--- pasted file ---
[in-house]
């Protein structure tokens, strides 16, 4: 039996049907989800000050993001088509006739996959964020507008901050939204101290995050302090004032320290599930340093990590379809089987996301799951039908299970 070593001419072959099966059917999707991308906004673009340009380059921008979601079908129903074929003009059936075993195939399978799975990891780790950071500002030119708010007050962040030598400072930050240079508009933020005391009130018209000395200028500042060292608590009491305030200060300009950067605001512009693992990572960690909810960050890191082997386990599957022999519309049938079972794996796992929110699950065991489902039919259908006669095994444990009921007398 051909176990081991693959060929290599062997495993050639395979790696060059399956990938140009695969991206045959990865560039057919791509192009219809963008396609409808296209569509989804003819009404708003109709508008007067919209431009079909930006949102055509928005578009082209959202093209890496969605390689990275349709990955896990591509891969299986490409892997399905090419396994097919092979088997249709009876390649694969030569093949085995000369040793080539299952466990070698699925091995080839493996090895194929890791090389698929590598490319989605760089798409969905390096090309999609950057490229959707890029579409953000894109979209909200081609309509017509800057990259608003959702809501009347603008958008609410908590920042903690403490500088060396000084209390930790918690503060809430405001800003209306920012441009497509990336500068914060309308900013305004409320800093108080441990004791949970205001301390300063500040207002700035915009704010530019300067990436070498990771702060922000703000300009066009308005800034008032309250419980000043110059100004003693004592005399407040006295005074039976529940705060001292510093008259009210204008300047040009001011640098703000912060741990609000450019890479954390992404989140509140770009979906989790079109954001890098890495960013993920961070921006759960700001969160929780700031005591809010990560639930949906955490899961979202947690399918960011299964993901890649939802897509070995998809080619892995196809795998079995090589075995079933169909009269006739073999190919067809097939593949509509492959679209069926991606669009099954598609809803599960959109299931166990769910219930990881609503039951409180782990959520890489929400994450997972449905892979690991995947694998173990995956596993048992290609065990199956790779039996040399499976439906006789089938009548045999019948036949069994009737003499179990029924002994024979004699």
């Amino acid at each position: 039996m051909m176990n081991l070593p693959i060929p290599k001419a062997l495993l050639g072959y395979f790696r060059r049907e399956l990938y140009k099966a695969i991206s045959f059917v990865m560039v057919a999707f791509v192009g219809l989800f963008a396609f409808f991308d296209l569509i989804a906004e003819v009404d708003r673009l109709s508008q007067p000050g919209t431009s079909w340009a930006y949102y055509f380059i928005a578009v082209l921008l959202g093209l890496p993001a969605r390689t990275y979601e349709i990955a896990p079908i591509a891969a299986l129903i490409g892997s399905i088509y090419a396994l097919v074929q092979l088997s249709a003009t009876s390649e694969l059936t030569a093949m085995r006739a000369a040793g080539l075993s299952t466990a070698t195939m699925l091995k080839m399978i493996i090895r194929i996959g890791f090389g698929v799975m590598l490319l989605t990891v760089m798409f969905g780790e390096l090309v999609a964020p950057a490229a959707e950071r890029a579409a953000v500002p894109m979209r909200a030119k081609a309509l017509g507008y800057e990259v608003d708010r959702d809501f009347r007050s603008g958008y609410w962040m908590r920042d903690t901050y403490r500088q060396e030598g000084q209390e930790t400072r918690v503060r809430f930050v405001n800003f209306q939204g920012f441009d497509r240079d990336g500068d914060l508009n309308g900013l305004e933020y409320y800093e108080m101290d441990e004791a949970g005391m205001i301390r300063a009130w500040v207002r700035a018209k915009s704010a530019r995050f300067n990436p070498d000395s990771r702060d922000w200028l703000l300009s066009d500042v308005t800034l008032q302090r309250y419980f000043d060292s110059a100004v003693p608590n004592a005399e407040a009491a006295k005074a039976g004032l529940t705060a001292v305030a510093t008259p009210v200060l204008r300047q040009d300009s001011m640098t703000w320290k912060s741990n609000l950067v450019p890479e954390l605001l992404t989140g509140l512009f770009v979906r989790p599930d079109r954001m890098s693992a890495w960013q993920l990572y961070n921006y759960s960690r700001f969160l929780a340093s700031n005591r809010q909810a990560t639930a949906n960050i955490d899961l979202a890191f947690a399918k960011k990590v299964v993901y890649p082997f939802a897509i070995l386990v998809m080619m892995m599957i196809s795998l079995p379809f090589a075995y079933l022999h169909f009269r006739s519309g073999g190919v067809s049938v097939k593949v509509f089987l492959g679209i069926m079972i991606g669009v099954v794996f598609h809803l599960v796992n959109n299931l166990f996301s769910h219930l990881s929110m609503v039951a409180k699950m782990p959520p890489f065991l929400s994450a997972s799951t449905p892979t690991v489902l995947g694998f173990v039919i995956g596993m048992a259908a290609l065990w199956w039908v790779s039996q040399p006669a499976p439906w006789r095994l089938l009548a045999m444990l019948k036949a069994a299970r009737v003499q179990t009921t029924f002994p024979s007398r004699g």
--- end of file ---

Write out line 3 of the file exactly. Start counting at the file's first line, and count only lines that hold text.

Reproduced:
């Amino acid at each position: 039996m051909m176990n081991l070593p693959i060929p290599k001419a062997l495993l050639g072959y395979f790696r060059r049907e399956l990938y140009k099966a695969i991206s045959f059917v990865m560039v057919a999707f791509v192009g219809l989800f963008a396609f409808f991308d296209l569509i989804a906004e003819v009404d708003r673009l109709s508008q007067p000050g919209t431009s079909w340009a930006y949102y055509f380059i928005a578009v082209l921008l959202g093209l890496p993001a969605r390689t990275y979601e349709i990955a896990p079908i591509a891969a299986l129903i490409g892997s399905i088509y090419a396994l097919v074929q092979l088997s249709a003009t009876s390649e694969l059936t030569a093949m085995r006739a000369a040793g080539l075993s299952t466990a070698t195939m699925l091995k080839m399978i493996i090895r194929i996959g890791f090389g698929v799975m590598l490319l989605t990891v760089m798409f969905g780790e390096l090309v999609a964020p950057a490229a959707e950071r890029a579409a953000v500002p894109m979209r909200a030119k081609a309509l017509g507008y800057e990259v608003d708010r959702d809501f009347r007050s603008g958008y609410w962040m908590r920042d903690t901050y403490r500088q060396e030598g000084q209390e930790t400072r918690v503060r809430f930050v405001n800003f209306q939204g920012f441009d497509r240079d990336g500068d914060l508009n309308g900013l305004e933020y409320y800093e108080m101290d441990e004791a949970g005391m205001i301390r300063a009130w500040v207002r700035a018209k915009s704010a530019r995050f300067n990436p070498d000395s990771r702060d922000w200028l703000l300009s066009d500042v308005t800034l008032q302090r309250y419980f000043d060292s110059a100004v003693p608590n004592a005399e407040a009491a006295k005074a039976g004032l529940t705060a001292v305030a510093t008259p009210v200060l204008r300047q040009d300009s001011m640098t703000w320290k912060s741990n609000l950067v450019p890479e954390l605001l992404t989140g509140l512009f770009v979906r989790p599930d079109r954001m890098s693992a890495w960013q993920l990572y961070n921006y759960s960690r700001f969160l929780a340093s700031n005591r809010q909810a990560t639930a949906n960050i955490d899961l979202a890191f947690a399918k960011k990590v299964v993901y890649p082997f939802a897509i070995l386990v998809m080619m892995m599957i196809s795998l079995p379809f090589a075995y079933l022999h169909f009269r006739s519309g073999g190919v067809s049938v097939k593949v509509f089987l492959g679209i069926m079972i991606g669009v099954v794996f598609h809803l599960v796992n959109n299931l166990f996301s769910h219930l990881s929110m609503v039951a409180k699950m782990p959520p890489f065991l929400s994450a997972s799951t449905p892979t690991v489902l995947g694998f173990v039919i995956g596993m048992a259908a290609l065990w199956w039908v790779s039996q040399p006669a499976p439906w006789r095994l089938l009548a045999m444990l019948k036949a069994a299970r009737v003499q179990t009921t029924f002994p024979s007398r004699g």